Last spring, Illinois Newsroom reported that the Illinois Department of Corrections spent less than $300 on books for all of its prisons the prior year. In a recent interview, IDOC Director John Baldwin said state lawmakers dictate how the agency spends its money.
Data obtained via an open records request shows the department used to spend roughly three quarters of a million dollars per year on books in the early 2000s.
Research also shows that more education in prisons can reduce recidivism rates, and potentially save taxpayer money on re-incarceration costs.
When asked why the department cut spending on reading material, Baldwin placed the blame squarely at the feet of state lawmakers.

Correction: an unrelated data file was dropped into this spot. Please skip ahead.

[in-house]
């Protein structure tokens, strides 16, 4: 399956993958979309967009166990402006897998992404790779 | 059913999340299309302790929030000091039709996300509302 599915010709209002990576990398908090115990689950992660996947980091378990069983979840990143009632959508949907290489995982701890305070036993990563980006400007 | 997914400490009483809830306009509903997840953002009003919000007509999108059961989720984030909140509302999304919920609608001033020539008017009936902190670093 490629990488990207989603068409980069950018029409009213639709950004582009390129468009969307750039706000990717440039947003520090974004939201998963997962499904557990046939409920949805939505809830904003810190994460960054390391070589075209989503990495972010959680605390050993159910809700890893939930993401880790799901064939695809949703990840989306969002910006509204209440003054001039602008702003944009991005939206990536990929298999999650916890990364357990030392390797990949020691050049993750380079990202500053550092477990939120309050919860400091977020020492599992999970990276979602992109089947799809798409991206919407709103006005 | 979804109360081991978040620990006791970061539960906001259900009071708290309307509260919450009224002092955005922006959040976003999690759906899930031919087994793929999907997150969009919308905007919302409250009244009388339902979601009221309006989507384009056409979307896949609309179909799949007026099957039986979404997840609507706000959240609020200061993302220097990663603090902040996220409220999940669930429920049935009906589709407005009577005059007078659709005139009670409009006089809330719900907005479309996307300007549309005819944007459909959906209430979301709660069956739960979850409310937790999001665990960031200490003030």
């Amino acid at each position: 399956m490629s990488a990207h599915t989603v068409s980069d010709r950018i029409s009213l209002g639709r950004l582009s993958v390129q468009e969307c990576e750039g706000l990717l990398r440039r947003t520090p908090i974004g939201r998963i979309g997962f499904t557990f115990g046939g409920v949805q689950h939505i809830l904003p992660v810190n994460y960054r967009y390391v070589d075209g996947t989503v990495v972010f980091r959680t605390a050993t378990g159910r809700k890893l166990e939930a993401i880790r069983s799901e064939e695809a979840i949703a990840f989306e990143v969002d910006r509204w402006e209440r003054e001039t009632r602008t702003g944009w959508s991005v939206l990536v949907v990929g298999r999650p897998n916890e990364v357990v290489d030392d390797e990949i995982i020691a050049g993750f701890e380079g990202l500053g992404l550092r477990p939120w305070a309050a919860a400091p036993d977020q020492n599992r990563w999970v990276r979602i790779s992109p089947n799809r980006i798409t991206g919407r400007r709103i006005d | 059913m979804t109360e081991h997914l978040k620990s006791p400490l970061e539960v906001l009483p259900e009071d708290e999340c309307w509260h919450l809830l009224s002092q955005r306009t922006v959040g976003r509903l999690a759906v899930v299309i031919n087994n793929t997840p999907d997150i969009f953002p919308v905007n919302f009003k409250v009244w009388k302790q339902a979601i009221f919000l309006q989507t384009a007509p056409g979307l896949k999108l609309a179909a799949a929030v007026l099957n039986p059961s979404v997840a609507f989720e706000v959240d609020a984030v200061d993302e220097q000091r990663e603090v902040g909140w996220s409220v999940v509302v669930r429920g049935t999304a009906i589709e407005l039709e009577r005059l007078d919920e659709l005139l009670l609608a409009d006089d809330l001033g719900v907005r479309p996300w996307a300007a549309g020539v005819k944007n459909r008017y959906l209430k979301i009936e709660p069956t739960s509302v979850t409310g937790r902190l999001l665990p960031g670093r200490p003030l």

“The legislature makes choices in where the money goes,” he said.
Baldwin added, however, that the department has been “really good at increasing the number of actual books in our libraries because a variety of volunteer groups contribute hundreds and hundreds of books to institutions every single year.”
He described the prisons system’s library collections as “pretty robust.”
Illinois Newsroom spoke with a former prison librarian for the story published last year who confirmed she had no budget to buy books for the prison’s general library while she worked at Robinson Correctional Center in southeastern Illinois. She said she relied on volunteer groups to stock the library’s shelves.
Several volunteer groups in Illinois that donate books both to inmates and to prison library collections said they do this work because, if they didn’t, there may be no books for incarcerated people to read.
Read Illinois Newsroom’s original report here.
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